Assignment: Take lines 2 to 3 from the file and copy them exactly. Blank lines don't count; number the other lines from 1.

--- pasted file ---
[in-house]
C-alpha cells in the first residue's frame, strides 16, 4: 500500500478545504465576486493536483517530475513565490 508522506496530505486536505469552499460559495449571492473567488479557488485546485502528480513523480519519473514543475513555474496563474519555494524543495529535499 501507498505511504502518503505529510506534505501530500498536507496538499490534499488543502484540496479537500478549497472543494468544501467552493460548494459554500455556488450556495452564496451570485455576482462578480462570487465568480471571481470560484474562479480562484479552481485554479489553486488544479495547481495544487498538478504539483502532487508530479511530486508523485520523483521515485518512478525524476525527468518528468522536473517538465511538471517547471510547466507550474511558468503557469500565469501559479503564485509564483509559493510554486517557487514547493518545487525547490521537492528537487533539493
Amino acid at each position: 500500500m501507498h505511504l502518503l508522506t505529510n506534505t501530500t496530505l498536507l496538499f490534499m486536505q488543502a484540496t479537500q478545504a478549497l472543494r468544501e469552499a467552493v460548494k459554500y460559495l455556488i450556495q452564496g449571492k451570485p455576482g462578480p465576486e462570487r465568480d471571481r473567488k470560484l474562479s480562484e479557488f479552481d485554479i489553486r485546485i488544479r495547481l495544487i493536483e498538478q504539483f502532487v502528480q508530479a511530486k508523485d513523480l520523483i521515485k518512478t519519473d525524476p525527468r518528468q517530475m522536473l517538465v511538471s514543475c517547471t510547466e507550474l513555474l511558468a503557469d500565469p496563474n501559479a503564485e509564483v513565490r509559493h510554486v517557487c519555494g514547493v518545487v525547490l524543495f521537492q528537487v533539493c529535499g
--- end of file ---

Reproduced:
C-alpha cells in the first residue's frame, strides 16, 4: 500500500478545504465576486493536483517530475513565490 508522506496530505486536505469552499460559495449571492473567488479557488485546485502528480513523480519519473514543475513555474496563474519555494524543495529535499 501507498505511504502518503505529510506534505501530500498536507496538499490534499488543502484540496479537500478549497472543494468544501467552493460548494459554500455556488450556495452564496451570485455576482462578480462570487465568480471571481470560484474562479480562484479552481485554479489553486488544479495547481495544487498538478504539483502532487508530479511530486508523485520523483521515485518512478525524476525527468518528468522536473517538465511538471517547471510547466507550474511558468503557469500565469501559479503564485509564483509559493510554486517557487514547493518545487525547490521537492528537487533539493
Amino acid at each position: 500500500m501507498h505511504l502518503l508522506t505529510n506534505t501530500t496530505l498536507l496538499f490534499m486536505q488543502a484540496t479537500q478545504a478549497l472543494r468544501e469552499a467552493v460548494k459554500y460559495l455556488i450556495q452564496g449571492k451570485p455576482g462578480p465576486e462570487r465568480d471571481r473567488k470560484l474562479s480562484e479557488f479552481d485554479i489553486r485546485i488544479r495547481l495544487i493536483e498538478q504539483f502532487v502528480q508530479a511530486k508523485d513523480l520523483i521515485k518512478t519519473d525524476p525527468r518528468q517530475m522536473l517538465v511538471s514543475c517547471t510547466e507550474l513555474l511558468a503557469d500565469p496563474n501559479a503564485e509564483v513565490r509559493h510554486v517557487c519555494g514547493v518545487v525547490l524543495f521537492q528537487v533539493c529535499g